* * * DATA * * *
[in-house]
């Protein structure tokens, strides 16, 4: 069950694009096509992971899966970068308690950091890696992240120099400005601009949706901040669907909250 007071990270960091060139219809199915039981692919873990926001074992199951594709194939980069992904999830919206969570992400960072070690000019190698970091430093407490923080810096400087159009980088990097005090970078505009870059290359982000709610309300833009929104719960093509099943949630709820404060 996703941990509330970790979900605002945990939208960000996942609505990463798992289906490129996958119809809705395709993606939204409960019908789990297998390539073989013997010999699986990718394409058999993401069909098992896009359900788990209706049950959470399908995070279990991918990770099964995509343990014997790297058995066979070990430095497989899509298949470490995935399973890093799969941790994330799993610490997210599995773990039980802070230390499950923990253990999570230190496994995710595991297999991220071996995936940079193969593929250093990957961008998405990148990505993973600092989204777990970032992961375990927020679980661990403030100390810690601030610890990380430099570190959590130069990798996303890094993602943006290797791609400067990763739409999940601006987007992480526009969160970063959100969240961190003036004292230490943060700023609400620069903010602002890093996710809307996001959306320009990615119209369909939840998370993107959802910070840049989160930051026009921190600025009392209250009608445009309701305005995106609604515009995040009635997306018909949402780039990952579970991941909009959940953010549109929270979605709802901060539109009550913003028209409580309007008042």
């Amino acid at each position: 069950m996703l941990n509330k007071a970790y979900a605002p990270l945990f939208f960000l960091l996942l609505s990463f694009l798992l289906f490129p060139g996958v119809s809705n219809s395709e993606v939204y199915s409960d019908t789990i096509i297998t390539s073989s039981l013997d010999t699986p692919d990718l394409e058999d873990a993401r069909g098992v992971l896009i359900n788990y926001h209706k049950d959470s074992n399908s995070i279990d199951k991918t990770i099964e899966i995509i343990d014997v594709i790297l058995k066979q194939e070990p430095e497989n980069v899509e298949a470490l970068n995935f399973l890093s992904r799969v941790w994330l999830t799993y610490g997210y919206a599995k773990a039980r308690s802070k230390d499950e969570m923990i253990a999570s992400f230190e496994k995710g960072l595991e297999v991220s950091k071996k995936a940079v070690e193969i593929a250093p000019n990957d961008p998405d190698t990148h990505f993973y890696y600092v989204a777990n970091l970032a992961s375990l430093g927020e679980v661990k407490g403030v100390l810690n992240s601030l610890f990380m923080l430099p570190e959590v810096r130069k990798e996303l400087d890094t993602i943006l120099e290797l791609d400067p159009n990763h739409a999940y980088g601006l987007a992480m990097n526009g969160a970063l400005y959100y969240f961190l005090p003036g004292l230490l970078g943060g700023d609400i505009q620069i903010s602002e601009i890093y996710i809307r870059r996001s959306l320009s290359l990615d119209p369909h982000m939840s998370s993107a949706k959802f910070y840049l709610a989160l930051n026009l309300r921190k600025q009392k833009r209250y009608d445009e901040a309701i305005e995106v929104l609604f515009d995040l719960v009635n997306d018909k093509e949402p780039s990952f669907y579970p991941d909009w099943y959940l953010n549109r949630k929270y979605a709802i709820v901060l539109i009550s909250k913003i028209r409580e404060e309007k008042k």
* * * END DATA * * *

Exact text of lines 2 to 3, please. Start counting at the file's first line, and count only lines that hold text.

């Protein structure tokens, strides 16, 4: 069950694009096509992971899966970068308690950091890696992240120099400005601009949706901040669907909250 007071990270960091060139219809199915039981692919873990926001074992199951594709194939980069992904999830919206969570992400960072070690000019190698970091430093407490923080810096400087159009980088990097005090970078505009870059290359982000709610309300833009929104719960093509099943949630709820404060 996703941990509330970790979900605002945990939208960000996942609505990463798992289906490129996958119809809705395709993606939204409960019908789990297998390539073989013997010999699986990718394409058999993401069909098992896009359900788990209706049950959470399908995070279990991918990770099964995509343990014997790297058995066979070990430095497989899509298949470490995935399973890093799969941790994330799993610490997210599995773990039980802070230390499950923990253990999570230190496994995710595991297999991220071996995936940079193969593929250093990957961008998405990148990505993973600092989204777990970032992961375990927020679980661990403030100390810690601030610890990380430099570190959590130069990798996303890094993602943006290797791609400067990763739409999940601006987007992480526009969160970063959100969240961190003036004292230490943060700023609400620069903010602002890093996710809307996001959306320009990615119209369909939840998370993107959802910070840049989160930051026009921190600025009392209250009608445009309701305005995106609604515009995040009635997306018909949402780039990952579970991941909009959940953010549109929270979605709802901060539109009550913003028209409580309007008042």
């Amino acid at each position: 069950m996703l941990n509330k007071a970790y979900a605002p990270l945990f939208f960000l960091l996942l609505s990463f694009l798992l289906f490129p060139g996958v119809s809705n219809s395709e993606v939204y199915s409960d019908t789990i096509i297998t390539s073989s039981l013997d010999t699986p692919d990718l394409e058999d873990a993401r069909g098992v992971l896009i359900n788990y926001h209706k049950d959470s074992n399908s995070i279990d199951k991918t990770i099964e899966i995509i343990d014997v594709i790297l058995k066979q194939e070990p430095e497989n980069v899509e298949a470490l970068n995935f399973l890093s992904r799969v941790w994330l999830t799993y610490g997210y919206a599995k773990a039980r308690s802070k230390d499950e969570m923990i253990a999570s992400f230190e496994k995710g960072l595991e297999v991220s950091k071996k995936a940079v070690e193969i593929a250093p000019n990957d961008p998405d190698t990148h990505f993973y890696y600092v989204a777990n970091l970032a992961s375990l430093g927020e679980v661990k407490g403030v100390l810690n992240s601030l610890f990380m923080l430099p570190e959590v810096r130069k990798e996303l400087d890094t993602i943006l120099e290797l791609d400067p159009n990763h739409a999940y980088g601006l987007a992480m990097n526009g969160a970063l400005y959100y969240f961190l005090p003036g004292l230490l970078g943060g700023d609400i505009q620069i903010s602002e601009i890093y996710i809307r870059r996001s959306l320009s290359l990615d119209p369909h982000m939840s998370s993107a949706k959802f910070y840049l709610a989160l930051n026009l309300r921190k600025q009392k833009r209250y009608d445009e901040a309701i305005e995106v929104l609604f515009d995040l719960v009635n997306d018909k093509e949402p780039s990952f669907y579970p991941d909009w099943y959940l953010n549109r949630k929270y979605a709802i709820v901060l539109i009550s909250k913003i028209r409580e404060e309007k008042k």